6. IR absorptions from the image are then observed as positive temperature differences after subtraction between successive frames.

    If people are interested i have references for this and surprisingly detailed calculations and theory using all of the well known radiation laws.

    It seems very convincing that those warm detectors really are absorbing a colder targets radiation. Then there is that fungus.

  5. Tor


    Another interesting question about the spectroscopy.

    Can one see an emission spectra when the gas get hotter?

    • iceskaterfinland

      Maybe it is possible to play with this to prove that a colder blackbody light from a ‘hot’ source can be absorbed by a hotter source of light? When i thought about this yesterday using the same method, i could not think of a way to do it.

      If you observe a bright line in C as your reference, and observe the same area of B then you have a measure of relative intensity or a difference signal.

      In fact they will have similar intensities when the gas is colder. The black line that you see is a contrast effect caused by the human eye/brain. So the difference signal will be near zero.

      I am pretty sure that if the gas is hotter, the emission from B will appear as areas of brightness arranged between the lines of the spectrum of the colder heated black body. At the moment that totally makes sense anyway. 🙂 For example a hot sodium light has a couple of intense yellow lines and these would appear brighter against a feinter source of yellow that had yellow in a wider range of yellow.

      If the hot gas cannot absorb the emissions from the colder gas then the area of brightness will have some relationship to the sum of the two brightnesses, and the plot of the difference signal will have a different slope once the gas is hotter.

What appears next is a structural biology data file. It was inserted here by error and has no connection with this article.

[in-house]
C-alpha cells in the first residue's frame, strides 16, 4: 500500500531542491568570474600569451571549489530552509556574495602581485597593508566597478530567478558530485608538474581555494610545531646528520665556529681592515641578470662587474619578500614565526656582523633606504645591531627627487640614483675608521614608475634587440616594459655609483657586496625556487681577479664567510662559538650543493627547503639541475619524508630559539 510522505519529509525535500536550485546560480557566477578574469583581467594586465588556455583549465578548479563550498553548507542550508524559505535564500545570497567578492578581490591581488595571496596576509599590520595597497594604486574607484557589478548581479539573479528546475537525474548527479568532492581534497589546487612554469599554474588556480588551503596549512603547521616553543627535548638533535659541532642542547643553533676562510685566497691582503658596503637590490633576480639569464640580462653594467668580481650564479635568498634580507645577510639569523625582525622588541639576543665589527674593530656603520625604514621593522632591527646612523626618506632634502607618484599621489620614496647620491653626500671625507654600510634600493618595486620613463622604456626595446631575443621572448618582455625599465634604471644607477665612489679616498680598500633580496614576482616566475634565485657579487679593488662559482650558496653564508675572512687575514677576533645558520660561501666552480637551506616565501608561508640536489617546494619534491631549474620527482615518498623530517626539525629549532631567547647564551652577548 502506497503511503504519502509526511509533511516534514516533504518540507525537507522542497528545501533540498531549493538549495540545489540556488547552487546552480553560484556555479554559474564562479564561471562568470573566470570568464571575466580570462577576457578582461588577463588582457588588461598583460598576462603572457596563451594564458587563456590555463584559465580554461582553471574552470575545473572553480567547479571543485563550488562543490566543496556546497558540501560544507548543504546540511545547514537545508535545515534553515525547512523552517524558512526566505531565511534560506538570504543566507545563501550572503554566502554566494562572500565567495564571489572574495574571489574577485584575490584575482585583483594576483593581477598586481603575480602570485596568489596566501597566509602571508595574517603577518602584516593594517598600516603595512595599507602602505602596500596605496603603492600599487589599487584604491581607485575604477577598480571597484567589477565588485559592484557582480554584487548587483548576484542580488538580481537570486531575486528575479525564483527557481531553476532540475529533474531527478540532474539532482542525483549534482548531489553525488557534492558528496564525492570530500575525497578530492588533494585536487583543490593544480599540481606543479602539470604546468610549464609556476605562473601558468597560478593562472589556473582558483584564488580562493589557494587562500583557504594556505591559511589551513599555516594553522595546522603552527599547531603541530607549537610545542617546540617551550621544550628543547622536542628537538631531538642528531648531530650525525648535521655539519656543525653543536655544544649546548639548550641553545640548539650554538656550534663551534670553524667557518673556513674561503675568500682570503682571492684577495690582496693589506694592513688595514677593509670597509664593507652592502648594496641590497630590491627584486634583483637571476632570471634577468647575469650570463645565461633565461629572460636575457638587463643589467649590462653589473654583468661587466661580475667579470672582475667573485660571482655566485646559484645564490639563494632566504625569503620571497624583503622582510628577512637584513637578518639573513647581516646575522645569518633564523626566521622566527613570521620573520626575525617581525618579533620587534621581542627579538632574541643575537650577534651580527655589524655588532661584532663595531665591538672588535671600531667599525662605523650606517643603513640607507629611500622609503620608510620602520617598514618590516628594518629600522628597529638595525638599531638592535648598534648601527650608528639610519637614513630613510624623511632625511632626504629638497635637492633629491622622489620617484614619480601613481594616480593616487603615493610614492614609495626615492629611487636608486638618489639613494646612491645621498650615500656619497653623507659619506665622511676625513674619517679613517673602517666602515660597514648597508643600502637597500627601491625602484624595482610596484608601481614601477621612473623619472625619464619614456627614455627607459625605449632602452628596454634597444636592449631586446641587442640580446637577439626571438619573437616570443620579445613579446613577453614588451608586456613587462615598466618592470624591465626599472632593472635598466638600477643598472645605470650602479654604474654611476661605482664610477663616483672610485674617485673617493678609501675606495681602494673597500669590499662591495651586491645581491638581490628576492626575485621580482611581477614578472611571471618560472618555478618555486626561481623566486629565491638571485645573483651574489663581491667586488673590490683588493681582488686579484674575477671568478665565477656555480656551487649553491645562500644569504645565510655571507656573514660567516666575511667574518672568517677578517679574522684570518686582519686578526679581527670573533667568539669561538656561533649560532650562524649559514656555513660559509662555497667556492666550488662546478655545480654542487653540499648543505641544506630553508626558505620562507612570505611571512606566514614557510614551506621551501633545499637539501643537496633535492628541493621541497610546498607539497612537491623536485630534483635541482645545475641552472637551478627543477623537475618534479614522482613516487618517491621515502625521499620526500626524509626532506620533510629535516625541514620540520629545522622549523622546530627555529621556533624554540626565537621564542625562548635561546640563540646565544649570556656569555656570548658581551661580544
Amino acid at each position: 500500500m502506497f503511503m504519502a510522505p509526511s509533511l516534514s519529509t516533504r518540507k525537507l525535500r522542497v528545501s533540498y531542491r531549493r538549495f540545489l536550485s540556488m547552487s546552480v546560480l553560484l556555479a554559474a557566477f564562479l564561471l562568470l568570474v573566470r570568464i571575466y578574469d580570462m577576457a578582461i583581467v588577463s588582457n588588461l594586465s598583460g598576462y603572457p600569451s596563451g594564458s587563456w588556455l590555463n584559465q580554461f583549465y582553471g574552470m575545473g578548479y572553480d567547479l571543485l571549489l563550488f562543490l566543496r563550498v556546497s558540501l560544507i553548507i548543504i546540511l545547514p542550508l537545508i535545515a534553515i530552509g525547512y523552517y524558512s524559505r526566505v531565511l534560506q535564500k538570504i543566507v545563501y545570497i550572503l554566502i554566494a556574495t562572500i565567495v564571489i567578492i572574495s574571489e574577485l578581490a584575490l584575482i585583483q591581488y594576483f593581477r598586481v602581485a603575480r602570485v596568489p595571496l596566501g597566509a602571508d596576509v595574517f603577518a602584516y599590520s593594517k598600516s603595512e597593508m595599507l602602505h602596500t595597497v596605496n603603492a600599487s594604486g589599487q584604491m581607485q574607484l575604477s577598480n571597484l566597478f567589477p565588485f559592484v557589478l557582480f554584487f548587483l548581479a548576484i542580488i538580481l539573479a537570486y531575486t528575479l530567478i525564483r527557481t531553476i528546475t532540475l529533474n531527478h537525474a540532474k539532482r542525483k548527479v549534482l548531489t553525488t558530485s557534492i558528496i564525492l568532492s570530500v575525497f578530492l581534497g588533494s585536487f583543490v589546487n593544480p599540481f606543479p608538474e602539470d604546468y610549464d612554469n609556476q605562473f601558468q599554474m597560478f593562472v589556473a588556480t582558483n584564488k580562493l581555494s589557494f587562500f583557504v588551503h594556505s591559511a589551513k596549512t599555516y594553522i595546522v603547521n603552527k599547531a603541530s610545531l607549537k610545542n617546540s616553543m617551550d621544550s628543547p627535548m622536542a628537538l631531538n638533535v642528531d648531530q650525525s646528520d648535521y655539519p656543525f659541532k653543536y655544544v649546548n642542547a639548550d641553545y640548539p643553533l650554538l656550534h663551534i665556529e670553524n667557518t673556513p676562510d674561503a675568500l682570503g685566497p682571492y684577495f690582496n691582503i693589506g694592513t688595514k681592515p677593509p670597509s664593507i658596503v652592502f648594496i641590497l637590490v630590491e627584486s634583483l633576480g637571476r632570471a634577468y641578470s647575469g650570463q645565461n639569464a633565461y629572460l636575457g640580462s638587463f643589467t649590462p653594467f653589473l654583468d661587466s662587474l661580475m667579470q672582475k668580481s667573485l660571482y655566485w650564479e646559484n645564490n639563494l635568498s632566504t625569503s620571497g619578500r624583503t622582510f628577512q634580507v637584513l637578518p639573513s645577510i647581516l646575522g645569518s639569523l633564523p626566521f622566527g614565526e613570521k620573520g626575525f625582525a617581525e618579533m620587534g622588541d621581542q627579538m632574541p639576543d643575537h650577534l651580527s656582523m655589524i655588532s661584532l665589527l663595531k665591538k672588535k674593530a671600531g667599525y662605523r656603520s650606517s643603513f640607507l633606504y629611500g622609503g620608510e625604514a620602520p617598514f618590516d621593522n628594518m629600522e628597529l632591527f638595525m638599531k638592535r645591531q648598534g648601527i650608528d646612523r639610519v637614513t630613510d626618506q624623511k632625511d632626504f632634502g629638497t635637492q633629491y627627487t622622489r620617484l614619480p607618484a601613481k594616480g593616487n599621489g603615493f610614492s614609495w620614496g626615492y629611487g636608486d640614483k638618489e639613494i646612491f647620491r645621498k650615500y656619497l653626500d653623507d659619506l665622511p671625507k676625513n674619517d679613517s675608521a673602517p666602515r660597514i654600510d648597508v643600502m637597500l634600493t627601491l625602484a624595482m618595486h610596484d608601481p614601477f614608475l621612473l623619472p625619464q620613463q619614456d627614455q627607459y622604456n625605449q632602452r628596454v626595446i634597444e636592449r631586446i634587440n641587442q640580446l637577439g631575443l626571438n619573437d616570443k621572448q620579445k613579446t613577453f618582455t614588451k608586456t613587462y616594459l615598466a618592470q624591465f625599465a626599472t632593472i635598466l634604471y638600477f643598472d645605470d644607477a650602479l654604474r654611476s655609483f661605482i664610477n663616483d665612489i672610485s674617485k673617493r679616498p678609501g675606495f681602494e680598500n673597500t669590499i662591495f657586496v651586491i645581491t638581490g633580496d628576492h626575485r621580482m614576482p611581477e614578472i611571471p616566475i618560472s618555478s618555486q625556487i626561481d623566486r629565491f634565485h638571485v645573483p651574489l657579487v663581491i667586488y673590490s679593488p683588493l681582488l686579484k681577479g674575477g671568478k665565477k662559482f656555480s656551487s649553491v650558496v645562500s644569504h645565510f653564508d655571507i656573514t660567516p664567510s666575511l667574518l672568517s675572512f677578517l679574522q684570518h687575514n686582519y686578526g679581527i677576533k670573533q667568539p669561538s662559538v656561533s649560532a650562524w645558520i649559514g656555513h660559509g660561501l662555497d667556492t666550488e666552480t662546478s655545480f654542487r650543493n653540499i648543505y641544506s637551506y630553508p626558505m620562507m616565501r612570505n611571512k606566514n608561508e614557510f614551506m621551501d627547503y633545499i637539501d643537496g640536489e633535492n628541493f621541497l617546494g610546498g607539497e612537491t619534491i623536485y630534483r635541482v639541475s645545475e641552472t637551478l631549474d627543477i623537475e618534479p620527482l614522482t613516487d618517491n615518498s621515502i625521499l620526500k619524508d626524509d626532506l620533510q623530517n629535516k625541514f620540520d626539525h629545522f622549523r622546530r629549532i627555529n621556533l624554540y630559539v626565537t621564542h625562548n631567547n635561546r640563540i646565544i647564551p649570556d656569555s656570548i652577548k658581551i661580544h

If the hot gas can absorb the emissions from the colder gas then the difference signal slope will not alter once the gas is warmer.

      So all you need to do i think is get a colder flame with some copper wire in it glowing less dim that it glows in a hotter flame and then observe the green colour produced by the wire. That sounds very simple to do.

      Somebody must have done this before.

      Assuming the thought experiment so far is not total rubbish! 🙂

      • iceskaterfinland

        Correction: You need to have a source of warm heat that produces emissions continuously across the reference wavelength produced by the hotter subset of emissions. So having the same material in both flames is not going to achieve that.

        A bluish cold flame will have emissions absorbed by the bluish green of copper though.

        Visible colour though is not a relevant factor but rather wavelength. Different flames will no doubt have the different absorptions and emissions needed to test this if it can be done.

  6. iceskaterfinland

    James Clerk Maxwell in 1871 describes a proof that a hotter gas will absorb the radiation coming from a colder gas.


    This displays page 220

    Towards the bottom of page 220 Maxwell begins a discussion of Prevosts theory of Exchanges

    By the top of page 225 you have the experiment shown on the web page of this blog showing a continuous spectrum coming from very hot Lime (Limelight) passing thru a colder gas of sodium vapour heated by a low temperature flame where sodium mainly produces only two intense lines

    As i suggested above if the ‘cold gas’ flame is hotter than the continuous spectrum flame, the sodium lines will appear as two bright lines for the same arrangement as shown on this blog.

    Maxwells experiment is simpler than what i proposed.

    Without a spectrograph the light of a hotter sodium flame will appear yellow on a screen just like the light coming from a yellow sodium street light.

    Therefore if the hotter flame producing the yellow light of sodium is placed after the prism that produces the colder continuous spectrum of Lime then the screen will show the spectrum of Lime *plus* the light from the hotter sodium flame as two amounts of brightness everywhere *apart* from the area where the spectrum of the colder lime is absorbed by the hotter sodium, where only the light of sodium will be shown and “the dark lines will be seen distinctly”.